With developmental and residential projects rampantly changing the face of Bengaluru, it is sad to see that the city, once known for its lush green environs, is on a downward spiral and losing that charm.
Troubled by the slow transformation of Bengaluru into a concrete jungle, one man has donned the cape of a green crusader and is on a mission to make the city green again.
Even if that meant giving up on habits that die hard.
36-year-old Manjunath Swamy, a BTM Layout resident, is a cab driver by profession. Unable to fathom the extent at which the trees were being felled for the sake of development of the city he grew up in, he knew he had to do something.
Previously living a carefree life, Manjunath spent a major chunk of his income in bars and restaurants partying with his friends.
Plant a Tree and Gift a Living is an attempt by The Better India along side NAATA Foundation to plant 5000 fruit trees in Aarey Milk Colony, Mumbai. Each of these saplings need an approximate amount of Rs 100 for their nourishment over the next 2-3 years, after which they will be sufficient to supplement the income of the community by adding an additional source of livelihood, while also restoring the green cover of the area.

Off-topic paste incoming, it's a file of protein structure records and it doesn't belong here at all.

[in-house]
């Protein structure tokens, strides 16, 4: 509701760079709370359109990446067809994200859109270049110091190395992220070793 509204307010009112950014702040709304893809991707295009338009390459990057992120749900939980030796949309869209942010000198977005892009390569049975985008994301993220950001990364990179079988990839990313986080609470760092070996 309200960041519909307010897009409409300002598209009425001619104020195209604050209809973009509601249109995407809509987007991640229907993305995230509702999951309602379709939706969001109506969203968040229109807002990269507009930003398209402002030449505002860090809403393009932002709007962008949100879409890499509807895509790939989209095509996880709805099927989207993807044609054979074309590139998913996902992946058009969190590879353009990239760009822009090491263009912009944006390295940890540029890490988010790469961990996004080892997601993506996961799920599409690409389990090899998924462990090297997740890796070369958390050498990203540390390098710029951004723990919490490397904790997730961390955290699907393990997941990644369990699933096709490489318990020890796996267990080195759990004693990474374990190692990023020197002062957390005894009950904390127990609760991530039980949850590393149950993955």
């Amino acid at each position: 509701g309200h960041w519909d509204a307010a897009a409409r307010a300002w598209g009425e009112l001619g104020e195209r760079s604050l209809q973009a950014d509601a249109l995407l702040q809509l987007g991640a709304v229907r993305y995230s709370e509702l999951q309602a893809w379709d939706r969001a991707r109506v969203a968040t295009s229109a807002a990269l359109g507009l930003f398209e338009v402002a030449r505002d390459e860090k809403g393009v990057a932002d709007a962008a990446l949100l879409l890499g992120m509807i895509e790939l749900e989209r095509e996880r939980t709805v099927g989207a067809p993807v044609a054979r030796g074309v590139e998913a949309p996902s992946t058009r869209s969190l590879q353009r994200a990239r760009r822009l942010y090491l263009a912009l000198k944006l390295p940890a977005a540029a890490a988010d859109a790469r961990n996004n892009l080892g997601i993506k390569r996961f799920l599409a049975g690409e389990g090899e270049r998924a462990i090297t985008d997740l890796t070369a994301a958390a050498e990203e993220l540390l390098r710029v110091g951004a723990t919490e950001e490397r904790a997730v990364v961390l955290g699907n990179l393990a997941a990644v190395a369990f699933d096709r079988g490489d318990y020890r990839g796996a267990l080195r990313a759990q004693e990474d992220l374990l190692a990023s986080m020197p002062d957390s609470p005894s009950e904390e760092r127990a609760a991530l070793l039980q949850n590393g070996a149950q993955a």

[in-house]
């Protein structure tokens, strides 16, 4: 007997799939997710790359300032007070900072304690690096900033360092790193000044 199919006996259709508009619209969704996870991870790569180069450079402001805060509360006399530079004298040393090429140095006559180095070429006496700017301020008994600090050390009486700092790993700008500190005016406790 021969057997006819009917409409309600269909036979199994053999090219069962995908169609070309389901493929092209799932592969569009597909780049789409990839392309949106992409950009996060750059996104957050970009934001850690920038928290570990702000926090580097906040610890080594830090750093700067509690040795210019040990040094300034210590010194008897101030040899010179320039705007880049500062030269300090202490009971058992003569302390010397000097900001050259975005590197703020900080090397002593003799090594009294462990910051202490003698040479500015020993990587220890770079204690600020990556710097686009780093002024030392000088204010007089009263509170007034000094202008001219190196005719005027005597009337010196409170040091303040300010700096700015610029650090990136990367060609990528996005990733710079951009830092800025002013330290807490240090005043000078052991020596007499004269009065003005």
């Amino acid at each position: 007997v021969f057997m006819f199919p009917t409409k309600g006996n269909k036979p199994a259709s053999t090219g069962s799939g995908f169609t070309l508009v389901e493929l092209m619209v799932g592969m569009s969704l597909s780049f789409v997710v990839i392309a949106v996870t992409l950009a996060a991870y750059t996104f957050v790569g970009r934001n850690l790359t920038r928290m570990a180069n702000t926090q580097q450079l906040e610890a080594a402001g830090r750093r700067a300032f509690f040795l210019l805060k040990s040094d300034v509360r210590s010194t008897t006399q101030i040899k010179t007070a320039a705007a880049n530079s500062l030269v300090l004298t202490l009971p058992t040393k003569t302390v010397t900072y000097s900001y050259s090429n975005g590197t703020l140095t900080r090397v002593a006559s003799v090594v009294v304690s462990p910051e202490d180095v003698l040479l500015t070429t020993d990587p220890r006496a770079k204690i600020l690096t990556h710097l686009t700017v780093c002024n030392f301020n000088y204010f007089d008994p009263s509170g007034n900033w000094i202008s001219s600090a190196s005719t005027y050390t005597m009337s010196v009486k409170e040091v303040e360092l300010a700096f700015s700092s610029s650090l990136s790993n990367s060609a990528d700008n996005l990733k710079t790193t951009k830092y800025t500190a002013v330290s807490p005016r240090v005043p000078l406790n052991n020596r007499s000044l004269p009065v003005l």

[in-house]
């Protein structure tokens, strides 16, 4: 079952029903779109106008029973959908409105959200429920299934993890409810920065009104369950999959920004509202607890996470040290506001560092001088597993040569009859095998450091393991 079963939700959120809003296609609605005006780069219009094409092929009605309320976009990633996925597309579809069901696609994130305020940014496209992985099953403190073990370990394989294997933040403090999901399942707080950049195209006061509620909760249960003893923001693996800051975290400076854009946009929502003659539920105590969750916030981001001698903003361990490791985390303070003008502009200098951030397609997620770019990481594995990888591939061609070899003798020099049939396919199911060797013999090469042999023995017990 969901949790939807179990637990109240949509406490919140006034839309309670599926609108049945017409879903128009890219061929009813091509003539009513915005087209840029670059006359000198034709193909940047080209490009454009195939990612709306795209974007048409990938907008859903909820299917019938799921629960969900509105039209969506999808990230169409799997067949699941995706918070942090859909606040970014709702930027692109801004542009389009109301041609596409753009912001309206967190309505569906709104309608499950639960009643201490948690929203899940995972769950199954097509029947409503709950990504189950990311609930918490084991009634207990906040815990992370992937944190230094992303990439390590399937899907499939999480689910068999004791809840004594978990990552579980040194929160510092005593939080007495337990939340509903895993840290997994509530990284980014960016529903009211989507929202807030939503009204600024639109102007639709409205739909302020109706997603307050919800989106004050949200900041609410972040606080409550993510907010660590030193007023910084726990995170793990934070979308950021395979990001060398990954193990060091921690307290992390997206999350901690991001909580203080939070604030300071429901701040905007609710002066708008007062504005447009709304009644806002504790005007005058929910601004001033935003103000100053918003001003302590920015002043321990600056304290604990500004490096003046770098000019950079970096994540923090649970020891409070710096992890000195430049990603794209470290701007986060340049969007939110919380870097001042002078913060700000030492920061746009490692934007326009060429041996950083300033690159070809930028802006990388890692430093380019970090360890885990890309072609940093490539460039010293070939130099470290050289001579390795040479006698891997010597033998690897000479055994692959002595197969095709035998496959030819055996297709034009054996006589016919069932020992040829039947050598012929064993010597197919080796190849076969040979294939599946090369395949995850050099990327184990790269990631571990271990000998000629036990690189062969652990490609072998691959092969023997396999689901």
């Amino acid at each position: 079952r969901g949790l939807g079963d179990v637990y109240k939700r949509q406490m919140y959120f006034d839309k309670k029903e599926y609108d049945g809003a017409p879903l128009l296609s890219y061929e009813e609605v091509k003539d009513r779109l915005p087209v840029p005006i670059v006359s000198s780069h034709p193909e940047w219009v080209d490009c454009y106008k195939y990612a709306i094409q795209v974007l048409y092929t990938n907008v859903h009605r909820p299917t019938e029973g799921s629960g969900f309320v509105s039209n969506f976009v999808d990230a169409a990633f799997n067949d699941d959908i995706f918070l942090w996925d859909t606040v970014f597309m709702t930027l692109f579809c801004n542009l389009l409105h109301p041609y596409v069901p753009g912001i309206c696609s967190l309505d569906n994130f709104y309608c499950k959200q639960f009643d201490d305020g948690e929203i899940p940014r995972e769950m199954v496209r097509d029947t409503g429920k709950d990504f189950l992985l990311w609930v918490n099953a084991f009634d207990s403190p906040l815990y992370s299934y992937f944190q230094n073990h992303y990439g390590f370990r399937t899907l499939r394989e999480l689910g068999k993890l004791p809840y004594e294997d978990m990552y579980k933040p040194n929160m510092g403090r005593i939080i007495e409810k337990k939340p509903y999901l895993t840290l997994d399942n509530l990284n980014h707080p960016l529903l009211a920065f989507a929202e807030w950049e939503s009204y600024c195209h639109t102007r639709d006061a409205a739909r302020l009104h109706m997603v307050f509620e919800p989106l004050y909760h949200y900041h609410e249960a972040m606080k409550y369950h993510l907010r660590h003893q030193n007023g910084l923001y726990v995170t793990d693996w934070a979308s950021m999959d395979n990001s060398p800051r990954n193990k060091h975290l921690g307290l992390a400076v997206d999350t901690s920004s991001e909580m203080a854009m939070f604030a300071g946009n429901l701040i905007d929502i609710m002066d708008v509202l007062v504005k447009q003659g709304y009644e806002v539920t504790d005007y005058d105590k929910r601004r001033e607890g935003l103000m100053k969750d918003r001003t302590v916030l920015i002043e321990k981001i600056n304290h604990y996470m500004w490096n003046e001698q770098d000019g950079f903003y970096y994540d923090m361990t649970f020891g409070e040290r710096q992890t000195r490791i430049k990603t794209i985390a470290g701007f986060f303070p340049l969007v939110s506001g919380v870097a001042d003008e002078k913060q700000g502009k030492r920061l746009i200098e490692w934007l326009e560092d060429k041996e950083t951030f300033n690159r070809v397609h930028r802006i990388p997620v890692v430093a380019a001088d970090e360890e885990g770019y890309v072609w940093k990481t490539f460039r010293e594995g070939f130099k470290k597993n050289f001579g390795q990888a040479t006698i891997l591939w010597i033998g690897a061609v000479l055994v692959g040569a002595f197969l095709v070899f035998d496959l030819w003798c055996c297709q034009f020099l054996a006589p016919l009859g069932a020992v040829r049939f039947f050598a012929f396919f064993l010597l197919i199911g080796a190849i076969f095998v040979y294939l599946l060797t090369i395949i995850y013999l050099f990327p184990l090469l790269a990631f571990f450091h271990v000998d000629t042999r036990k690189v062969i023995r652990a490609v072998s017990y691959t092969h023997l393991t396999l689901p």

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About three months ago, when the realisation that the city was losing its green cover dawned on him, he decided to cut short his wayward expenses and started utilising the same amount for his green crusade.
“A few years ago, I was reminded of my PU professor who would tell us that we need to give back to society, one way or another. I wanted to do my part for the environment and decided to start with planting saplings every weekend besides all the roads in BTM Layout,” he told Bangalore Mirror.
Dedicating weekends for the initiative, Manjunath, who is accompanied by his son at times, has single-handedly planted around 1,000 saplings in his neighbourhood alone. He has even bought a drilling machine to plant saplings at places where manual digging is difficult.
Though his dedication is appreciable, the going hasn’t been without its share of obstacles.
“Someone told me once that I would need to pay the electricity board to use the drilling machine and people have cheated me too. Later, I would beg residents to let me use their plug points for the drilling machine. Some refuse but I haven’t given up. Surprisingly, sometimes residents don’t let me plant saplings in front of their house because they want space for parking,” he said.
None of these, however, dampened the spirit of Manjunath. Spending about ₹500-700 every weekend on saplings, he continues to go about with his planting drive and even pays those who volunteer in his mission.
Manjunath aims to plant 10 lakh saplings and will not stop till he achieves the target.